When reason, thoughtfulness and logic collide with emotion, fear and hysteria, predictably bedlam ensues.  Such are the circumstances that define the sides of conservatism in the first instance, and liberalism in the second.  Reason-based persuasion is a strange foreign language to the emotional mind.

Conservative thought follows a logical path based on the premise that suggests a method, a strategy, or a plan for accomplishing some stated goal or objective.  Liberalism begins with a feeling, a reaction, emotion, and only after starting with that does it consider the thought on whether or not it is even possible to accomplish the goal.  Conservatism discounts the emotional over the rational.  Liberalism insists upon emotional energy even when doing so isn’t logical.  Therefore, it follows that liberals and conservatives find themselves at loggerheads more often than not, simply because they are approaching solutions from such divergent starting points.  To a liberal, conservative thought seems cold, detached, even devoid of emotion.  Conservatives say that even if an idea or solution captures our emotions, it still needs to be possible, or at least practical in the real world of what can actually be.

A perfect example of this is embodied in the office of the President of the United States, via Donald Trump.  The levels of animus are amped up above the ozone when it comes to the conservative/liberal schism.

Donald Trump is wired in a way unlike any other politician in modern history.  While embracing generally conservative theory combined with pragmatism in the absence of political consequence or possible retribution, (because he has no political debts), he also has managed to erupt in emotional ways, hardly a hallmark of your typical Conservative.   This display of emotional outburst, whether it be in a speech or in a Tweet, completely befuddles liberals because they have come to believe that this level of feelings-driven reaction is their exclusive property.  To see a conservative, much less a hated, successful conservative use their own emotion-based tricks against them just pisses them off beyond measure.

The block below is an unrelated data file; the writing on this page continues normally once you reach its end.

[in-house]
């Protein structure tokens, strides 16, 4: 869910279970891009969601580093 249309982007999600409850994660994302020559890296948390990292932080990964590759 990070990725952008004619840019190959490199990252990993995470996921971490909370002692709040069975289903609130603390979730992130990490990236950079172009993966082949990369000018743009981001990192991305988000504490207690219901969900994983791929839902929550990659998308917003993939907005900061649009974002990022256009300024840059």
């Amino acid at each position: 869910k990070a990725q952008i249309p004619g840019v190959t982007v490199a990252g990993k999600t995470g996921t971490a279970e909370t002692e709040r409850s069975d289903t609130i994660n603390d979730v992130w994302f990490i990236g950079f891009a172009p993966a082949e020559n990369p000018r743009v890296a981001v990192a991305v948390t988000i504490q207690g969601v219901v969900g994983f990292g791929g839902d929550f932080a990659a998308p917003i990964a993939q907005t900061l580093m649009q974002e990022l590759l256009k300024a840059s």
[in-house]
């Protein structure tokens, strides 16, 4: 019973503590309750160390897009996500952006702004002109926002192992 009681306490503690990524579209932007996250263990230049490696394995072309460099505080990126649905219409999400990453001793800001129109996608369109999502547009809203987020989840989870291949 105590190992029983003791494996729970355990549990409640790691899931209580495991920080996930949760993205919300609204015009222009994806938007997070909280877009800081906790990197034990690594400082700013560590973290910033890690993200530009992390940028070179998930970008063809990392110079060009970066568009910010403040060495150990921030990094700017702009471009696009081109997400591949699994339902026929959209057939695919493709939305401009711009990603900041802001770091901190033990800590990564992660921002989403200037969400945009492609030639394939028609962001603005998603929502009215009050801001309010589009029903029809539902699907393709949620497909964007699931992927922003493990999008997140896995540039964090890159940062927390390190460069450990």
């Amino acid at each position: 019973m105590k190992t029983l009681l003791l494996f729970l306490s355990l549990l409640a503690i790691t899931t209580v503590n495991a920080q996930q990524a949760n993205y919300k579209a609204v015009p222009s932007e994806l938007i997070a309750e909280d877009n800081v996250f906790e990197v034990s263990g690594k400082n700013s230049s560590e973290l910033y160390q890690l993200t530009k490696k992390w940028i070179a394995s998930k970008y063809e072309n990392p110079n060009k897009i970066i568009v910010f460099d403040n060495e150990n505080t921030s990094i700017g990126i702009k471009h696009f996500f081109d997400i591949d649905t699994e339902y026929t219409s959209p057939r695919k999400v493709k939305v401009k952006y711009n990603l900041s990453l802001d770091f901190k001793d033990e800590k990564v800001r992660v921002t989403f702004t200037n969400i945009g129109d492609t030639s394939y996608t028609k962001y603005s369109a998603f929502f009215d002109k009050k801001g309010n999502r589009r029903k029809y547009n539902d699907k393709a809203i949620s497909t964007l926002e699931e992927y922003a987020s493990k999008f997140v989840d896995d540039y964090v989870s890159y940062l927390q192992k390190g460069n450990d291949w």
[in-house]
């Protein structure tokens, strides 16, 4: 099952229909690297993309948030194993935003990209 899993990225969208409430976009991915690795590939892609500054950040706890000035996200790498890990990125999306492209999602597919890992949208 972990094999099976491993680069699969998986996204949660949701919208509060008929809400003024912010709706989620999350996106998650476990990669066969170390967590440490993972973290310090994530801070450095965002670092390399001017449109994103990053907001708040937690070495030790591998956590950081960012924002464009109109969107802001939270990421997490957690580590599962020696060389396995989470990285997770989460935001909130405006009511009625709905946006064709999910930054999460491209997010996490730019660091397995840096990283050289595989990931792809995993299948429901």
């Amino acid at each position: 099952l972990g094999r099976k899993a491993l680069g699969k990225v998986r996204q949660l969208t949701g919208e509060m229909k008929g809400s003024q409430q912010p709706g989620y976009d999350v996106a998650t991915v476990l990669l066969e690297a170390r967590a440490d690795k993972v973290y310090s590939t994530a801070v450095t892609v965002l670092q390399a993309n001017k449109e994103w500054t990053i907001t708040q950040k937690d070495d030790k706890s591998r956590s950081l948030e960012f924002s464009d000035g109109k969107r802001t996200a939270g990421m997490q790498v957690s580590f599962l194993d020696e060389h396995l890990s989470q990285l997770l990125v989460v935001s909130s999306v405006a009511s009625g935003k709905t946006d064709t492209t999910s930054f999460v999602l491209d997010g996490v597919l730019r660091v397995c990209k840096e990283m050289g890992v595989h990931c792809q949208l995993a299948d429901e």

Donald Trump has mastered the emotional component of persuasiveness in a way that still allows for conservative thought, preserves and enhances his appeal to the reactionary, edge-elements of his supporters, all while simultaneously enraging his opponents by forcing their reactions to surface for all to see.

It is said that you anger conservatives when you lie to them, while liberals become angry when you tell them the truth.  This Trump inspired era brings us to the intersection of what is possible versus the folly of utopian-based idealism.

Reason and thoughtfulness logically lead to conservatism because the process itself uncovers the realities of what is possible versus what we wish for.  This forces sober reflection about realistic and achievable goals.  Emotion and hysteria gloss over reality in order to envision a utopian idealism best left to the sleepy dreamer.  While these thoughts and the goals may well be noble of origin, reality cannot be ignored in the unrealistic hope that somehow, someway, nobility itself will magically redefine reality.

The path plotted by conservative thought is almost always harder than the way of the idyllic wanderer.  It is the path that insists upon existing in the world of what is as opposed to the world for which some wish.  Accordingly, it is the path most resisted, even when it is right because it is harder and demands more of us as reasoned, thinking people.